Name: Laine Phillips
Age: If COVID doesn’t count for birthdays, I’m 38. Otherwise, I’m 39.
Occupation: Branch office administrator for Edward Jones
Where we found her: Fiesta Café & Bar
Is there a story behind your name? My mom heard it on a TV show and thought it sounded nice, and then added an “i” because she thought it sounded more feminine. Another option was “Lennon” because John Lennon had just been shot and my parents were both big Beatles fans. My middle name is Celeste, so I feel like I have a hippie name, very celestial.
Are you originally from Rochester? No. I’m originally from Sherwood, Arkansas— born and raised there, then lived in Little Rock and North Little Rock, in central Arkansas, until I was 37. Then I moved to Rochester in April of 2019.
What brought you here? My husband Russell, who is also originally from Arkansas. We were just married in October.
OK, tell me the engagement story. Russell had a trip to Las Vegas for work and I tagged along. It was our second or third night there. He knew I’d been to Vegas before, and that I like the Bellagio fountains, so he intended to propose there. But the closer we got, he realized how loud they were. So he decided that proposing under the “Eiffel Tower” would be just as good. He did not kneel because the streets there are disgusting. He basically told me he couldn’t live without me, and then we went out to a delicious Italian dinner. We celebrated the next night at “Friends the Musical” on Fremont Street.
“Friends the Musical?” How have I never heard of this? It’s like the whole series compacted into two hours. It’s funny, and the entire thing is a musical. And the actors were phenomenal.
What do you think of your first winter here? Well, it wasn’t very bad last year. I missed the polar vortex. I bought a huge winter coat in expectation and I think I wore it once. I wanted to experience the cold before I moved here, but every time I visited, it was during a warm front.
Five things you love? Russ, coffee, yoga pants, crisp, cold air that smells like winter’s coming, beautiful sunsets, the moon, and Hattie snuggles.
That was seven, but I’ll let it pass. Who’s Hattie? Hattie is Russell’s daughter, my stepdaughter. She’s 4, and she’s been in my life since she was 1-1/2 or 2. I didn’t think I was going to get an opportunity to have my own child, and I really enjoy that relationship.
Best Saturday? Honestly, just a lot of coffee and watching “House Hunters International” in my pajamas ... for six hours.
Best concert? Regina Spektor. I saw her in Chicago at The Chicago Theatre with my best friend during a big Chicago/New York trip we were on.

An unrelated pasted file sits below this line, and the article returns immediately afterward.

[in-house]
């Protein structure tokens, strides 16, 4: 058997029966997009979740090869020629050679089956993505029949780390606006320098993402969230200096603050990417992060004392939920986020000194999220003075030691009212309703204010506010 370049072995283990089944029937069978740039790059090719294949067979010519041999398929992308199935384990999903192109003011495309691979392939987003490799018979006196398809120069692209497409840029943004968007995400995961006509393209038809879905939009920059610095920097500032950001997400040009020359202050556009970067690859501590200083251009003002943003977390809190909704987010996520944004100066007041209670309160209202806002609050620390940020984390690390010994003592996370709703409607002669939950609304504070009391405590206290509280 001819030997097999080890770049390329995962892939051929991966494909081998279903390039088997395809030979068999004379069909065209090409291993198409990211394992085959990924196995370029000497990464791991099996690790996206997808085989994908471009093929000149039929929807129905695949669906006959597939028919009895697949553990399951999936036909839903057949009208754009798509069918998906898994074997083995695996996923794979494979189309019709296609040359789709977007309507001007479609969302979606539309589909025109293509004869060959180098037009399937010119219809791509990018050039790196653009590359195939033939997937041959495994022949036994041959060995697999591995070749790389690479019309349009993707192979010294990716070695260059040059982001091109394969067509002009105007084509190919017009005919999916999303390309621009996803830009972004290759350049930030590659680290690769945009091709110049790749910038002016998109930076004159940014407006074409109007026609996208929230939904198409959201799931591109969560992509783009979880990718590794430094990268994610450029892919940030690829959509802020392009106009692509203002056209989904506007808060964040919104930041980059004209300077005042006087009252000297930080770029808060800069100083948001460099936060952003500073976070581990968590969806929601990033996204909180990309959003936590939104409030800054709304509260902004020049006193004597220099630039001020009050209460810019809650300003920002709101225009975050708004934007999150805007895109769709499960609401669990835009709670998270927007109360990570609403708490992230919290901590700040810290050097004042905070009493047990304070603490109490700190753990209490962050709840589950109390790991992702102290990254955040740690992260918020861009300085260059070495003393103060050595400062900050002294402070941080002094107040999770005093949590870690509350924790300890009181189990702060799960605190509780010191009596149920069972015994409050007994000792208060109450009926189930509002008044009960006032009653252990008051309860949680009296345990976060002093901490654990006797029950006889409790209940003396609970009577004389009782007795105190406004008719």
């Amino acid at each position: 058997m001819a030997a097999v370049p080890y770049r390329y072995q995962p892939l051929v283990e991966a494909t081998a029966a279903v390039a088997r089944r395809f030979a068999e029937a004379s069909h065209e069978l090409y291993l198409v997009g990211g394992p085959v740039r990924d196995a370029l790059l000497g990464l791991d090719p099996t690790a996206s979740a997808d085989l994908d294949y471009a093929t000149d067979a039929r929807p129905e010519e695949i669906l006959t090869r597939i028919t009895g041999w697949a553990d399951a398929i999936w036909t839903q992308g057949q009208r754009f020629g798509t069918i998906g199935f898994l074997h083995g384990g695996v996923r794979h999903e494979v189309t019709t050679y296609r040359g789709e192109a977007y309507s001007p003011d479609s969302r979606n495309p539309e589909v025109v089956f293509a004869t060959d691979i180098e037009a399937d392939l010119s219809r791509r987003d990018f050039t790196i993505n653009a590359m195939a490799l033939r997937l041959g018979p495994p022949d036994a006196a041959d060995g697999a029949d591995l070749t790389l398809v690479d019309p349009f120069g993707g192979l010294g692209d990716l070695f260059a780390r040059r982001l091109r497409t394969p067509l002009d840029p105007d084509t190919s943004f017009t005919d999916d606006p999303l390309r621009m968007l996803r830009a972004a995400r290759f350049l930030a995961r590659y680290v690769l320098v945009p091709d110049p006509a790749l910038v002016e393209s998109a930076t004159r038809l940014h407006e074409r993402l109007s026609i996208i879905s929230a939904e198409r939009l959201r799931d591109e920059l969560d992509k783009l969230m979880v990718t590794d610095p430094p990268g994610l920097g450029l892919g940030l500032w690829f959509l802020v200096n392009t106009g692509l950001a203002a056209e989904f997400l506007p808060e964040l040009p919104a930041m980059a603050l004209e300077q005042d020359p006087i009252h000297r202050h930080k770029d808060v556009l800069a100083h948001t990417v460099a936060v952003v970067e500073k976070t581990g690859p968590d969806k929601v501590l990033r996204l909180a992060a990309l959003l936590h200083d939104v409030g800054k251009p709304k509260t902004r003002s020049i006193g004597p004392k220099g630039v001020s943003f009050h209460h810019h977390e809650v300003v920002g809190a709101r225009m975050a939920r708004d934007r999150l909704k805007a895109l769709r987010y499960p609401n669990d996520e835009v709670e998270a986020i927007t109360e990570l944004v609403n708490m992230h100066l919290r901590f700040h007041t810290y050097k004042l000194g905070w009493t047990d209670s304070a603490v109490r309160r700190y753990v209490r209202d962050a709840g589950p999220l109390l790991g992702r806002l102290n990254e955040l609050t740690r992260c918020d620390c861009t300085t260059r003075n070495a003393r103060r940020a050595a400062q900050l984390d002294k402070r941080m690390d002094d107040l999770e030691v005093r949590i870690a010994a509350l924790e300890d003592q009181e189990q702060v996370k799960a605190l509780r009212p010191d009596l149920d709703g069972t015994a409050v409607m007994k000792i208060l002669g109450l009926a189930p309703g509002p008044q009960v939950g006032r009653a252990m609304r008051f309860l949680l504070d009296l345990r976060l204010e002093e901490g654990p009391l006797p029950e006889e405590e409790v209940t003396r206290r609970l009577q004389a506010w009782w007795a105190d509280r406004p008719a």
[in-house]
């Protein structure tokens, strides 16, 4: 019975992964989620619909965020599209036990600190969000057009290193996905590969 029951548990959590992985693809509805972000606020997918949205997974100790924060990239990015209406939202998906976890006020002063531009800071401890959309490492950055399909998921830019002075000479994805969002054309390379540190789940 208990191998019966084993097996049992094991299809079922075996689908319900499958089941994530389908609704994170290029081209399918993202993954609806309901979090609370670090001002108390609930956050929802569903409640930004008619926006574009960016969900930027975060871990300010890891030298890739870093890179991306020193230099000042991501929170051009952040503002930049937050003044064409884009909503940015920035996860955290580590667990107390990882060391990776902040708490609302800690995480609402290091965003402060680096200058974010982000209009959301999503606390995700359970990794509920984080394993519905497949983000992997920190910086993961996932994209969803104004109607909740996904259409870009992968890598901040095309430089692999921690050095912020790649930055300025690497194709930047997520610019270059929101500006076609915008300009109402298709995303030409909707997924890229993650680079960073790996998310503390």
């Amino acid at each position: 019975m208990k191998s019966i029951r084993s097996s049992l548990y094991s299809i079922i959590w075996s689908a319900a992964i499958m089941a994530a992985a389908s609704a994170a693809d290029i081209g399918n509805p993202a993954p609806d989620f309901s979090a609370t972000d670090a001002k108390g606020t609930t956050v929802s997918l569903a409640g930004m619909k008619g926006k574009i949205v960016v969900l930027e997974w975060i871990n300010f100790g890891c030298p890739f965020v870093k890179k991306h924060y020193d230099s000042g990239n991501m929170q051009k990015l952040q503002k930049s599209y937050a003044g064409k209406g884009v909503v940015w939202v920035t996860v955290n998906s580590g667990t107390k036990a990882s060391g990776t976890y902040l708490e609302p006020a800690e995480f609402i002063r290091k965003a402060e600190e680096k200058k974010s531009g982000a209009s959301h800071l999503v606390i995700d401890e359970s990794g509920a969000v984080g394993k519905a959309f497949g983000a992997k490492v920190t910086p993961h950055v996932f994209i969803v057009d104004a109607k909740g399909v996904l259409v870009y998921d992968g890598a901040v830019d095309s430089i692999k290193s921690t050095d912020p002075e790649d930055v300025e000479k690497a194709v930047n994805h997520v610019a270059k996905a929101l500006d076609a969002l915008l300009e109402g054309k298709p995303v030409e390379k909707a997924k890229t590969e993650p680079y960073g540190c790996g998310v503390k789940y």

Best travel destination? Probably New York City when I went with my best friend, Alicia. We were only there for three days, but we hit the big touristy spots, like the Statue of Liberty and the Met and the oldest pub—where Alexander Hamilton made the deal about where the Capitol should be. When I watched “Hamilton,” I thought, “I was there! I had a soft pretzel!” It was a good trip. I’d watched a YouTube video of a two-hour walking tour of New York City before we went. I’d watch it again now, I enjoyed it that much! When we went to Grand Central Station, I knew to look up at the ceiling—it’s ornate, but they left a little black square of cigarette smoke next to the cancer constellation on it. The ceiling had become just black from cigarette smoke and when they cleaned it, they left that one square, next to cancer, as a reminder.
Scariest moment? Probably moving to Rochester and leaving my job of 12 years. I was very comfortable there—loved the people I worked with; they were family to me. And packing up the apartment I’d lived in for eight years. Going to a new city, a new job where I didn’t know anyone. I was managing a huge property when I first got here and I wasn’t quite sure what was going to happen. All of it was out of my comfort zone. But I’d always had this dream of picking up and moving somewhere else and starting over—to drive as far as I can go and that’s where I’ll stay. So it fulfills that fantasy of up and moving. But it’s harder in real life than in my fantasy!
Your family is in Arkansas? Yes, my parents are originally from Arkansas, but both had fathers that were Air Force military, so they lived all over the place. They went to the same high school and knew of each other. My mom’s family moved away during high school, but she moved back [after graduation]. She was apparently seeing someone, but she had to dump that guy because she knew my dad was it. Nine months later, they were married. They were 19 and 20. I have a brother, too, Clay. He’s a funny guy. He has Down Syndrome, so he lives with my parents. He’s really high functioning. He loves books, reading, movies and bowling—he literally bowls every week. And he’s freakin’ Rain Man when it comes to the actors in movies—he knows what else they’ve been in, when they were born.
Best advice you’ve ever received? Probably the best advice was from Kim, who is one of the people I worked with back in Arkansas. She said: “Listen to yourself. If something feels weird or doesn’t seem right, trust yourself. There’s probably a reason